1920 | London

One Nightstand

H.M. Tomlinson lays out a philosophy of reading in bed.

The rain flashed across the midnight window with a myriad of feet. There was a groan in outer darkness, the voice of all nameless dreads. The nervous candle flame shuddered by my bedside. The groaning rose to a shriek, and the little flame jumped in a panic and nearly left its white column. Out of the corners of the room swarmed the released shadows. Black specters danced in ecstasy over my bed. I love fresh air, but I cannot allow it to slay the shining and delicate body of my little friend the candle flame, the comrade who ventures with me into the solitudes beyond midnight. I shut the window.

They talk of the candlepower of an electric bulb. What do they mean? It cannot have the faintest glimmer of the real power of my candle. It would be as right to express, in the same inverted and foolish comparison, the worth of “those delicate sisters, the Pleiades.” That pinch of stardust, the Pleiades, exquisitely remote in deepest night, in the profound where light all but fails, has not the power of a sulfur match; yet still apprehensive to the mind though tremulous on the limit of vision, and sometimes even vanishing, it brings into distinction those distant and difficult hints—hidden far behind all our verified thoughts—which we rarely properly view. I should like to know of any great arc lamp which could do that. So the starlike candle for me. No other light follows so intimately an author’s most ghostly suggestion. We sit, the candle and I, in the midst of the shades we are conquering, and sometimes look up from the lucent page to contemplate the dark hosts of the enemy with a smile before they overwhelm us; as they will, of course. Like me, the candle is mortal; it will burn out.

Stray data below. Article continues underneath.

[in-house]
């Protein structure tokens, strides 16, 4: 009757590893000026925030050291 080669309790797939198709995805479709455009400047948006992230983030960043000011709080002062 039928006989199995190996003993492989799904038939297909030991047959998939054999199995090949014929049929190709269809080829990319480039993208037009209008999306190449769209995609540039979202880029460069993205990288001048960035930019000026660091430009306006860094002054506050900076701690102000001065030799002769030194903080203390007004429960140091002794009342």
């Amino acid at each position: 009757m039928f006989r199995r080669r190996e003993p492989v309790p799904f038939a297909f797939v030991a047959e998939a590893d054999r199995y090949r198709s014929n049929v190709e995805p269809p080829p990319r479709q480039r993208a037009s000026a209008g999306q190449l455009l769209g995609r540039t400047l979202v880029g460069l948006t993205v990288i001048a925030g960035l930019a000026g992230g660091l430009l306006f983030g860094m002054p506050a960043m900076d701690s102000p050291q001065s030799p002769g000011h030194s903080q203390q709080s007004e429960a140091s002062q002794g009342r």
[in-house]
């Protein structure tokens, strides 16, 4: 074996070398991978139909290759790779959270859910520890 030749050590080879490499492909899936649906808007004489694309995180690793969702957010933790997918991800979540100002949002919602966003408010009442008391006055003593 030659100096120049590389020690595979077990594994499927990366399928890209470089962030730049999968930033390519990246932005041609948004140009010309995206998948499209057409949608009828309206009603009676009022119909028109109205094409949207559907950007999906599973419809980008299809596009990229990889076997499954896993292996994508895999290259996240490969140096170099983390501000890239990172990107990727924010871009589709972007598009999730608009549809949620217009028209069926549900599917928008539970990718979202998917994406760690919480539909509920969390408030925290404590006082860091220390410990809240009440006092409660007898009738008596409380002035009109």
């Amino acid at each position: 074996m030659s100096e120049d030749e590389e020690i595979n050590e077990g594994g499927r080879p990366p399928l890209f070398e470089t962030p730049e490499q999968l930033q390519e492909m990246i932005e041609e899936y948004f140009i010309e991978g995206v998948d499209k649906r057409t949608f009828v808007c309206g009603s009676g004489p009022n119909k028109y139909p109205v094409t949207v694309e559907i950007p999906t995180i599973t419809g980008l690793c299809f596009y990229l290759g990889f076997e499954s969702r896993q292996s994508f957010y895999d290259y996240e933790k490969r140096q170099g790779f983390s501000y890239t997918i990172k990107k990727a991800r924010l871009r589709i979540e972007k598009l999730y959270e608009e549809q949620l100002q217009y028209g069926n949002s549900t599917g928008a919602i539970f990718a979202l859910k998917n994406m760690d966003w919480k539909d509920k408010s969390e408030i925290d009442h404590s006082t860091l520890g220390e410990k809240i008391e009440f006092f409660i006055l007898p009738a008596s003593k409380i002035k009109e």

As the bed book itself should be a sort of night-light, to assist its illumination, coarse lamps are useless. They would douse the book. The light for such a book must accord with it. It must be, like the book, a limited, personal, mellow, and companionable glow; the solitary taper beside the only worshipper in a sanctuary. That is why nothing can compare with the intimacy of candlelight for a bed book. It is a living heart, bright and warm in central night, burning for us alone, holding the gaunt and towering shadows at bay. There the monstrous specters stand in our midnight room, the advance guard of the darkness of the world, held off by our valiant little glim, but ready to flood instantly and founder us in original gloom.